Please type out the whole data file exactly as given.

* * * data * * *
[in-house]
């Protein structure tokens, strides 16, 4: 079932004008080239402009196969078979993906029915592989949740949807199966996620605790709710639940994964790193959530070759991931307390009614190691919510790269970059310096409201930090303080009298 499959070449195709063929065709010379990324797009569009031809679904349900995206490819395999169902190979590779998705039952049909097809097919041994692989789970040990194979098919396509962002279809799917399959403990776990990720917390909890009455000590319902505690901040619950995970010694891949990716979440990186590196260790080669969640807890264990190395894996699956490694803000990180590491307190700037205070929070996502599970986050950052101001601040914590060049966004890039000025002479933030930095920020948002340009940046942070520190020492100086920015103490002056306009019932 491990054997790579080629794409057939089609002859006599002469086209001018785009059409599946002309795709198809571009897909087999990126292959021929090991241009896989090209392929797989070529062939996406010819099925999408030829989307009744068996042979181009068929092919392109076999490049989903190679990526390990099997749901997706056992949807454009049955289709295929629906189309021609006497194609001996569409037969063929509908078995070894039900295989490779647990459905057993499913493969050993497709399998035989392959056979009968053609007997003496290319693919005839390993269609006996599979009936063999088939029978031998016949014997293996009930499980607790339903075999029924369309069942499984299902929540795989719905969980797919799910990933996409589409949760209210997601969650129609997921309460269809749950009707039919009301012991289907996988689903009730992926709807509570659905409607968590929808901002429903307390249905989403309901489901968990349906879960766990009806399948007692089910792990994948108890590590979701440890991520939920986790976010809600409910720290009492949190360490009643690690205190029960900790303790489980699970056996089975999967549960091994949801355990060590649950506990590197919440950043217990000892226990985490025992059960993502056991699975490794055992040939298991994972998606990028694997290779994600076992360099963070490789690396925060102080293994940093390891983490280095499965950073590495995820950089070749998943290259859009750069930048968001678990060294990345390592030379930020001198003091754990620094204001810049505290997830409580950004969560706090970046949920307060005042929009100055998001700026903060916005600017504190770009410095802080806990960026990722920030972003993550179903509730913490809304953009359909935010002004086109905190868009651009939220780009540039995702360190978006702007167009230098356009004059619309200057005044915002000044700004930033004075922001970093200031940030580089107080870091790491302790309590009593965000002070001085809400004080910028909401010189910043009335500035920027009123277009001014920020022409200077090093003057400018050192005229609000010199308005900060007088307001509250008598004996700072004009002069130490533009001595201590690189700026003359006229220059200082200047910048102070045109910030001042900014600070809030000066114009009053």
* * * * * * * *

[in-house]
């Protein structure tokens, strides 16, 4: 079932004008080239402009196969078979993906029915592989949740949807199966996620605790709710639940994964790193959530070759991931307390009614190691919510790269970059310096409201930090303080009298 499959070449195709063929065709010379990324797009569009031809679904349900995206490819395999169902190979590779998705039952049909097809097919041994692989789970040990194979098919396509962002279809799917399959403990776990990720917390909890009455000590319902505690901040619950995970010694891949990716979440990186590196260790080669969640807890264990190395894996699956490694803000990180590491307190700037205070929070996502599970986050950052101001601040914590060049966004890039000025002479933030930095920020948002340009940046942070520190020492100086920015103490002056306009019932 491990054997790579080629794409057939089609002859006599002469086209001018785009059409599946002309795709198809571009897909087999990126292959021929090991241009896989090209392929797989070529062939996406010819099925999408030829989307009744068996042979181009068929092919392109076999490049989903190679990526390990099997749901997706056992949807454009049955289709295929629906189309021609006497194609001996569409037969063929509908078995070894039900295989490779647990459905057993499913493969050993497709399998035989392959056979009968053609007997003496290319693919005839390993269609006996599979009936063999088939029978031998016949014997293996009930499980607790339903075999029924369309069942499984299902929540795989719905969980797919799910990933996409589409949760209210997601969650129609997921309460269809749950009707039919009301012991289907996988689903009730992926709807509570659905409607968590929808901002429903307390249905989403309901489901968990349906879960766990009806399948007692089910792990994948108890590590979701440890991520939920986790976010809600409910720290009492949190360490009643690690205190029960900790303790489980699970056996089975999967549960091994949801355990060590649950506990590197919440950043217990000892226990985490025992059960993502056991699975490794055992040939298991994972998606990028694997290779994600076992360099963070490789690396925060102080293994940093390891983490280095499965950073590495995820950089070749998943290259859009750069930048968001678990060294990345390592030379930020001198003091754990620094204001810049505290997830409580950004969560706090970046949920307060005042929009100055998001700026903060916005600017504190770009410095802080806990960026990722920030972003993550179903509730913490809304953009359909935010002004086109905190868009651009939220780009540039995702360190978006702007167009230098356009004059619309200057005044915002000044700004930033004075922001970093200031940030580089107080870091790491302790309590009593965000002070001085809400004080910028909401010189910043009335500035920027009123277009001014920020022409200077090093003057400018050192005229609000010199308005900060007088307001509250008598004996700072004009002069130490533009001595201590690189700026003359006229220059200082200047910048102070045109910030001042900014600070809030000066114009009053």